Archive for the ‘First Hearings’ Category


When: September 8, 7:30 pm
Where: The Wild Detectives, 314 West 8th St, Dallas 75208
Hosted by: Charles Dee Mitchell

willardWith pleasure and excitement, WordSpace kicks off our 2016 – 17 season with a reading and conversation with Willard Spiegelman, Willard has been the Hughes Professor of English at Southern Methodist University, and from 1984 – 2016 served as the editor of Southwest Review. Never known to be a man at a loss for words or opinions, his latest thoughts have been collected into his second book of essays, Senior Moments.

“If you are a living, breathing member of the human race, then Willard Spiegelman’s exemplary Senior Moments is for you. Aging is our universal condition: the only question is whether we approach our seniority kicking and screaming, or proceed with some degree of style and, let us hope, capacity for happiness. Spiegelman’s wise, witty, spirited essays show how we might work our way over to the style-and-happiness route, and are as good a guide for living well — at any age — that I know.” — Ben Fountain

At The Wild Detectives, Willard will read from his new book and be joined in conversation by Greg Brownderville, professor of poetry at SMU and the man stepping into Willard’s position as editor of Southwest Review.

Please join us for an evening celebrating Dallas writing, Dallas history, and with luck some Dallas gossip. senior







Who: Renee Rossi and Jeff Davis
What: First Hearings
When: June 2, 2016, 7:30 pm

Where: The Wild Detectives, 314 West 8th St, Dallas 75208
Hosted by: Charles Dee Mitchell


WordSpace welcomes back Renée Rossi and Jeffrey Davis, two poets who have read for WordSpace before and both of whom have new books out.

Renée Rossi

Renée Rossi

How’s this for a resume? Renée Rossi, who lives in Dallas, is a practicing otolaryngologist, holds an MFA in Creative Writing and is a certified practitioner of Ayurvedic medicine. She has published two poetry chapbooks, and at First Hearings will be reading from her new collection, Triage.





Jeffrey Davis

Jeffrey Davis

Jeffrey Davis, who has lived in Dallas in the past but is now based in New York, is a writer, speaker, and consultant. Through his Tracking Wonder project he is often interviewed for his views on the role of creative mastery in shaping a meaningful life and , as he puts it, “doing business as unusual.” He is a poet who also has a regular column in Psychology Today. At first hearings he will read from his 2016 book, Coat Thief.

Following their readings, the two friends will discuss how their professional lives and poetry combine to make them the writers they are.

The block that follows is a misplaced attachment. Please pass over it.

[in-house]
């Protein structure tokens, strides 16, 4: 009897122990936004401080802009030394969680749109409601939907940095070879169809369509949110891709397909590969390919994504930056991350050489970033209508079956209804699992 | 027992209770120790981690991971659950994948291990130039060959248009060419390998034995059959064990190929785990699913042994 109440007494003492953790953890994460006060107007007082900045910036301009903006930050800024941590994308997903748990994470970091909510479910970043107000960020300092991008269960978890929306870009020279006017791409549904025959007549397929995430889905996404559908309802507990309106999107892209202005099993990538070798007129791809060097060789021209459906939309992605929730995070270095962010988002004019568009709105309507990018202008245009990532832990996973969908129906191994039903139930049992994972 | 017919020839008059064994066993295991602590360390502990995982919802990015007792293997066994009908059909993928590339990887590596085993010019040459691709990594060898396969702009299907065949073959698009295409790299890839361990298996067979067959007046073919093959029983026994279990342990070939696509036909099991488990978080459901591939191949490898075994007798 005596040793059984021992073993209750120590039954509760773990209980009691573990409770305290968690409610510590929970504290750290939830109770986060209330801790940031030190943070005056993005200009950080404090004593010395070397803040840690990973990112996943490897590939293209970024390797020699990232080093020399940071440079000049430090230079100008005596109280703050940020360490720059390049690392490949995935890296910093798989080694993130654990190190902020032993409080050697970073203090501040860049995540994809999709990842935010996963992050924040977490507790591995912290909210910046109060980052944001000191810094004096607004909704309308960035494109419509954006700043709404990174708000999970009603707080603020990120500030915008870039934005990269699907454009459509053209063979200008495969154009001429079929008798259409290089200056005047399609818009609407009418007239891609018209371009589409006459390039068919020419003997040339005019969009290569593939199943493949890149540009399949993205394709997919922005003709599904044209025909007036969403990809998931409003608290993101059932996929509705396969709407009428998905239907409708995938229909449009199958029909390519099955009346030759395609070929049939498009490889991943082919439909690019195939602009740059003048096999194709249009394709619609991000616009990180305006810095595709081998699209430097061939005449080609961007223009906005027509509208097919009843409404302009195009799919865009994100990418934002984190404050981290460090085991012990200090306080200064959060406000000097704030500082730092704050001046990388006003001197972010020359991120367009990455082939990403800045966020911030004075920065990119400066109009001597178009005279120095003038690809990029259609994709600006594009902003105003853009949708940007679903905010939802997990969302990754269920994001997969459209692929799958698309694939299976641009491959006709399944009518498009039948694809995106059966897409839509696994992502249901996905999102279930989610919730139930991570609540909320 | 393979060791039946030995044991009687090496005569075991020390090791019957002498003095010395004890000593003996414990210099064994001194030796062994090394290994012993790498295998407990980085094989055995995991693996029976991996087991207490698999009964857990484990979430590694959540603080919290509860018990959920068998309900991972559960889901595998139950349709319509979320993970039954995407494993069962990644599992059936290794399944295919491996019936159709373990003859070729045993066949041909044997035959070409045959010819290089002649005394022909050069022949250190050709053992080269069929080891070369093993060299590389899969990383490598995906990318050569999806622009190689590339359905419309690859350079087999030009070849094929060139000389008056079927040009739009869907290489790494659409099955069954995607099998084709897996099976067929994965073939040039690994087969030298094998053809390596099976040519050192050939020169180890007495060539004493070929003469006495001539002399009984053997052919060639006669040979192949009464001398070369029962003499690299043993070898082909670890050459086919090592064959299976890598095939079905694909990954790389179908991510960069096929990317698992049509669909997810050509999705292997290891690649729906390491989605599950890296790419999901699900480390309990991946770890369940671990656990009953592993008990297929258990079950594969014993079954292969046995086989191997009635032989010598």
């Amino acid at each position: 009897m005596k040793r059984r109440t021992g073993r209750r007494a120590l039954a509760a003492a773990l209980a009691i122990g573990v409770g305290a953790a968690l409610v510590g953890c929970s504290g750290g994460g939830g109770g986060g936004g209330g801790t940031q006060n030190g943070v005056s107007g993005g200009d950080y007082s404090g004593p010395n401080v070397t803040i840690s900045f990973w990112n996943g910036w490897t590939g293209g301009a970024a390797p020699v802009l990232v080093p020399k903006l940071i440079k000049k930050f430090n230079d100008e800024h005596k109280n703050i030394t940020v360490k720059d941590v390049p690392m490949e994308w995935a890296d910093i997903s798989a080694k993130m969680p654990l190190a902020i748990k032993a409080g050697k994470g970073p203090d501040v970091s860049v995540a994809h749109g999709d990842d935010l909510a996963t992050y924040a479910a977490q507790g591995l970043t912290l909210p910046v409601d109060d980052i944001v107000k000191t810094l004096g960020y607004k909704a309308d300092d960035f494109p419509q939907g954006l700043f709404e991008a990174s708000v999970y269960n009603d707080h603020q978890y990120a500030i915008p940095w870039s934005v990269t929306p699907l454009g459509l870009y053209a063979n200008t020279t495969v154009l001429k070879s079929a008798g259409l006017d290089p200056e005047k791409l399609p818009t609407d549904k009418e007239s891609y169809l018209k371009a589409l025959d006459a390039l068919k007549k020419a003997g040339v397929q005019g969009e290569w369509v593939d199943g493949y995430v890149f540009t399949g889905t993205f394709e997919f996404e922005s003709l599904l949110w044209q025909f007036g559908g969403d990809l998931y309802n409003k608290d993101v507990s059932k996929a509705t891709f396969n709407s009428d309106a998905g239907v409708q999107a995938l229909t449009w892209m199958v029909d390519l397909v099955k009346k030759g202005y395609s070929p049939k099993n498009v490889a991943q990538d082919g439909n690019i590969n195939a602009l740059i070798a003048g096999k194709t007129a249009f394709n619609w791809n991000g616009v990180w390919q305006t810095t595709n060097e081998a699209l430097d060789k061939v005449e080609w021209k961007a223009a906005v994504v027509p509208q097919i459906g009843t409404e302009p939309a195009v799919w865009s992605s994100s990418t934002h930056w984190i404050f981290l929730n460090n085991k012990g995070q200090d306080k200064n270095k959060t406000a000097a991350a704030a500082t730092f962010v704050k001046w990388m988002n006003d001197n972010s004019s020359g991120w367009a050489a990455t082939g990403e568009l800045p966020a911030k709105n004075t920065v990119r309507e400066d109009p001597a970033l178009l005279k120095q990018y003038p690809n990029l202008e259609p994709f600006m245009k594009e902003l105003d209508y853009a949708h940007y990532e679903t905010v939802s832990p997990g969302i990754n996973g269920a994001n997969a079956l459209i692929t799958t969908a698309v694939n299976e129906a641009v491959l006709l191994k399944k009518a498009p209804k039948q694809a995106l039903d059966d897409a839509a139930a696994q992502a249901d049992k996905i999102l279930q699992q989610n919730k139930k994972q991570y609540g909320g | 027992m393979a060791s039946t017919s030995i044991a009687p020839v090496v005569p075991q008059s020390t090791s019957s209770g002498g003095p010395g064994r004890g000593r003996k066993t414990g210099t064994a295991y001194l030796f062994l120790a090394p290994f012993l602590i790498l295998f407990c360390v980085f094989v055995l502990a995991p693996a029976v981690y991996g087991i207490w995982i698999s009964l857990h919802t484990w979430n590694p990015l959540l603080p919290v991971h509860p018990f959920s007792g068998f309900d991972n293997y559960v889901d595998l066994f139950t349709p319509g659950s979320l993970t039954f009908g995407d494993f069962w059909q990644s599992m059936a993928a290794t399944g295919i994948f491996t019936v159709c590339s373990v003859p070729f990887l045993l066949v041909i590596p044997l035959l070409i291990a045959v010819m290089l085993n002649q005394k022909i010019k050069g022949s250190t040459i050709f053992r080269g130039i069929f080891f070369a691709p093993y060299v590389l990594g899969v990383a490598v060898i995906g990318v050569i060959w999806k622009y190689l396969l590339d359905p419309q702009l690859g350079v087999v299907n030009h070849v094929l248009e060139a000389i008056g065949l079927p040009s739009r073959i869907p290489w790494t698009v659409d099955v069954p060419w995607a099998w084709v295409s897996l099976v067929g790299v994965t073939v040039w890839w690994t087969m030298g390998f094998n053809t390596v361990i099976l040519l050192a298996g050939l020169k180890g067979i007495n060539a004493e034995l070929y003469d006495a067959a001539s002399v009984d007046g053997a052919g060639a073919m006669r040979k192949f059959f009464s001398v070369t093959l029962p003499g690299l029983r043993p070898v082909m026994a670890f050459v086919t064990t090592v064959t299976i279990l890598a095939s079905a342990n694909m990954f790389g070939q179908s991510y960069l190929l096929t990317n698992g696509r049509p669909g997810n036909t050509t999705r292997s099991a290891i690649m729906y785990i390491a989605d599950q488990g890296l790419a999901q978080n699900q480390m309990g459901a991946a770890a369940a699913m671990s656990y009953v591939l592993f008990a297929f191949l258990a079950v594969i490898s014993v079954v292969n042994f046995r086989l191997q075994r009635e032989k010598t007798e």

When: Thursday, March 24, 7:30 pm
WhereThe Wild Detectives, 314 West 8th Street, Dallas, 75208
Hosted by: Charles Dee Mitchell

miroslav-penkovMiroslav Penkov was born in Bulgaria in 1982 and came to the United States in 2001. The Guardian praised is first story collection, East of the West (2012) for its combination of “toughness, vulnerability and bravado.” The New Republic wrote, “These stories are not the promising work of a first-time author. They are already a promise fulfilled—wise, bright, and deep with sympathy.” East of the West was published in eleven countries, and Penkov’s translation of his work was the bestselling book in Bulgaria in 2013.

Miroslav publishes is first novel, Stork Mountain, this month. The novel tells the story of an emigrant who returns from America to search for his grandfather, a man who disappeared three years before into the Strandja Mountains on the Bulgarian-Turkey border. The young man encounters the ecstatic Christianity of the region, the mysteries surrounding his grandfather’s life, and the shameful secrets of the past.

WordSpace sponsors Miroslav Penkov for a reading and book signing at The Wild Detectives, March 24 at 7:30 pm.




FIRST HEARINGS: David Langlinais
WHEN: December 10, 7:00pm
WHERE: The Wild Detectives, 314 West Eighth St, Dallas, 75208
HOSTED BY: Charles Dee Mitchell

david-langlinaisDavid Langlinais is a Dallas author who was born and raised in Abbeville, Louisiana. Duck Thief, his first collection of short stories, is part of the Louisiana Writers Series distributed by the University of Louisiana at Lafayette Press. David’s stories feature characters making sense of their lives in a world where tradition and change exert equal pull.